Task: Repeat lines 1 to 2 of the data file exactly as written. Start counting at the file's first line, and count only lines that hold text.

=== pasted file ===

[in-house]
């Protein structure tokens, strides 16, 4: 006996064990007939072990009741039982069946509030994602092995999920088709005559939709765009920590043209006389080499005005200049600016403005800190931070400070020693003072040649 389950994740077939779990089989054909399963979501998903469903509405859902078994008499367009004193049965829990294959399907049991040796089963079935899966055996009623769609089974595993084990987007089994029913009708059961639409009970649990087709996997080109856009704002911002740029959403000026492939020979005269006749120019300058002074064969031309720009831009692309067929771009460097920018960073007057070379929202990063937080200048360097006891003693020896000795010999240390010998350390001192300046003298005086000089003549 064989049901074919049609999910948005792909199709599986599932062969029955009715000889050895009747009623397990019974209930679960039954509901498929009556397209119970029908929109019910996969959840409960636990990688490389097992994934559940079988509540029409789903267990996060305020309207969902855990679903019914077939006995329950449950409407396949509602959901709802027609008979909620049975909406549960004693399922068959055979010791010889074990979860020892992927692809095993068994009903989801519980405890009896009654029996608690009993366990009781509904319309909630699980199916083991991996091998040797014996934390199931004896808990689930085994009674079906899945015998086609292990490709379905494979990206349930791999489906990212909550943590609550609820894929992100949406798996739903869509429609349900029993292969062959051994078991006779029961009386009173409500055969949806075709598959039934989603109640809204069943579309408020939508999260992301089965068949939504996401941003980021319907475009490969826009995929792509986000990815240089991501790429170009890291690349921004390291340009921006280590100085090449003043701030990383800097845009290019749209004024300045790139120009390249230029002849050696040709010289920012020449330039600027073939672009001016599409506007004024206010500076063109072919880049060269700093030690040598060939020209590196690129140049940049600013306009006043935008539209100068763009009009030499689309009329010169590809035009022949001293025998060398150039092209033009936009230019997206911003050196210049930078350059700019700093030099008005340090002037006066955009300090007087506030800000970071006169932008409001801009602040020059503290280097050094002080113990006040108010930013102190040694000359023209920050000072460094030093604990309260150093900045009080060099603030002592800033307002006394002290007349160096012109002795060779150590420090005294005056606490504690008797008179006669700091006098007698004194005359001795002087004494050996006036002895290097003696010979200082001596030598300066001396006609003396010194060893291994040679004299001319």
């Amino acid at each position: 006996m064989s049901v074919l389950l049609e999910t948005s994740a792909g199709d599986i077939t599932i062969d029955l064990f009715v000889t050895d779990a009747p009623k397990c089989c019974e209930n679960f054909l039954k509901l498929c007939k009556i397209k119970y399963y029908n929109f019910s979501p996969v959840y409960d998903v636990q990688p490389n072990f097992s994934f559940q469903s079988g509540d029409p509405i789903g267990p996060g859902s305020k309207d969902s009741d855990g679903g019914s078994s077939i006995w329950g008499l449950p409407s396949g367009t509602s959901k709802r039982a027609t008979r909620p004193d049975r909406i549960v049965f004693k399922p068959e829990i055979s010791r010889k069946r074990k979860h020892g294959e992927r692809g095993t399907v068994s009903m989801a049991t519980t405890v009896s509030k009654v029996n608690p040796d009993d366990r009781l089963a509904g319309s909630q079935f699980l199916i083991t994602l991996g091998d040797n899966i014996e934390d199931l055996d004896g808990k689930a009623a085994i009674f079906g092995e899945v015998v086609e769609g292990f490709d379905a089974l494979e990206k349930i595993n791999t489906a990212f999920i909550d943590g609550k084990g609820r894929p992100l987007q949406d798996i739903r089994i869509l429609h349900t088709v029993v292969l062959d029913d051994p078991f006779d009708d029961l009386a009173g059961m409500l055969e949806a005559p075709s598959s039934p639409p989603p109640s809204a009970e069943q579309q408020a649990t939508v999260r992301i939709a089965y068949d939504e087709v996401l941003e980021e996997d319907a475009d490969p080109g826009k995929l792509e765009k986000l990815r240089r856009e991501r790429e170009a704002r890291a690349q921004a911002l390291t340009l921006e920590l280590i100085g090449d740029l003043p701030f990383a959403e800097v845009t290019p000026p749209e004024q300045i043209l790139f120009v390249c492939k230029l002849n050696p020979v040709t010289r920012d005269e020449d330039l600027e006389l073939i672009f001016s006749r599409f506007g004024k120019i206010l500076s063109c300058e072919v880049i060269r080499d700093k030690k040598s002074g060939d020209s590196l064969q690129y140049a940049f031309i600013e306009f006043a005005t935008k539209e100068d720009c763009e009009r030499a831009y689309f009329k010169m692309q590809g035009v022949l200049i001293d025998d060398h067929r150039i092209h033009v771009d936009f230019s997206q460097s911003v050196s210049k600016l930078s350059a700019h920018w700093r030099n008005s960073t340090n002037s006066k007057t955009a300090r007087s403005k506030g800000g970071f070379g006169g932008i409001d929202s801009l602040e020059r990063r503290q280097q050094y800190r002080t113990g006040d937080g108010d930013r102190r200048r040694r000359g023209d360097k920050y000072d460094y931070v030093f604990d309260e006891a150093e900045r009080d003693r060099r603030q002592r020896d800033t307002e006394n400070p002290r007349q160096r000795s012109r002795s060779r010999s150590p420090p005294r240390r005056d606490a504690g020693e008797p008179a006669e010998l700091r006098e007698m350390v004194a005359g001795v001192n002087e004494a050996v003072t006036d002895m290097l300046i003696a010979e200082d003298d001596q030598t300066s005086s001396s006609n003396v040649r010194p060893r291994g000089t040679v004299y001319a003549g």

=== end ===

[in-house]
């Protein structure tokens, strides 16, 4: 006996064990007939072990009741039982069946509030994602092995999920088709005559939709765009920590043209006389080499005005200049600016403005800190931070400070020693003072040649 389950994740077939779990089989054909399963979501998903469903509405859902078994008499367009004193049965829990294959399907049991040796089963079935899966055996009623769609089974595993084990987007089994029913009708059961639409009970649990087709996997080109856009704002911002740029959403000026492939020979005269006749120019300058002074064969031309720009831009692309067929771009460097920018960073007057070379929202990063937080200048360097006891003693020896000795010999240390010998350390001192300046003298005086000089003549 064989049901074919049609999910948005792909199709599986599932062969029955009715000889050895009747009623397990019974209930679960039954509901498929009556397209119970029908929109019910996969959840409960636990990688490389097992994934559940079988509540029409789903267990996060305020309207969902855990679903019914077939006995329950449950409407396949509602959901709802027609008979909620049975909406549960004693399922068959055979010791010889074990979860020892992927692809095993068994009903989801519980405890009896009654029996608690009993366990009781509904319309909630699980199916083991991996091998040797014996934390199931004896808990689930085994009674079906899945015998086609292990490709379905494979990206349930791999489906990212909550943590609550609820894929992100949406798996739903869509429609349900029993292969062959051994078991006779029961009386009173409500055969949806075709598959039934989603109640809204069943579309408020939508999260992301089965068949939504996401941003980021319907475009490969826009995929792509986000990815240089991501790429170009890291690349921004390291340009921006280590100085090449003043701030990383800097845009290019749209004024300045790139120009390249230029002849050696040709010289920012020449330039600027073939672009001016599409506007004024206010500076063109072919880049060269700093030690040598060939020209590196690129140049940049600013306009006043935008539209100068763009009009030499689309009329010169590809035009022949001293025998060398150039092209033009936009230019997206911003050196210049930078350059700019700093030099008005340090002037006066955009300090007087506030800000970071006169932008409001801009602040020059503290280097050094002080113990006040108010930013102190040694000359023209920050000072460094030093604990309260150093900045009080060099603030002592800033307002006394002290007349160096012109002795060779150590420090005294005056606490504690008797008179006669700091006098007698004194005359001795002087004494050996006036002895290097003696010979200082001596030598300066001396006609003396010194060893291994040679004299001319």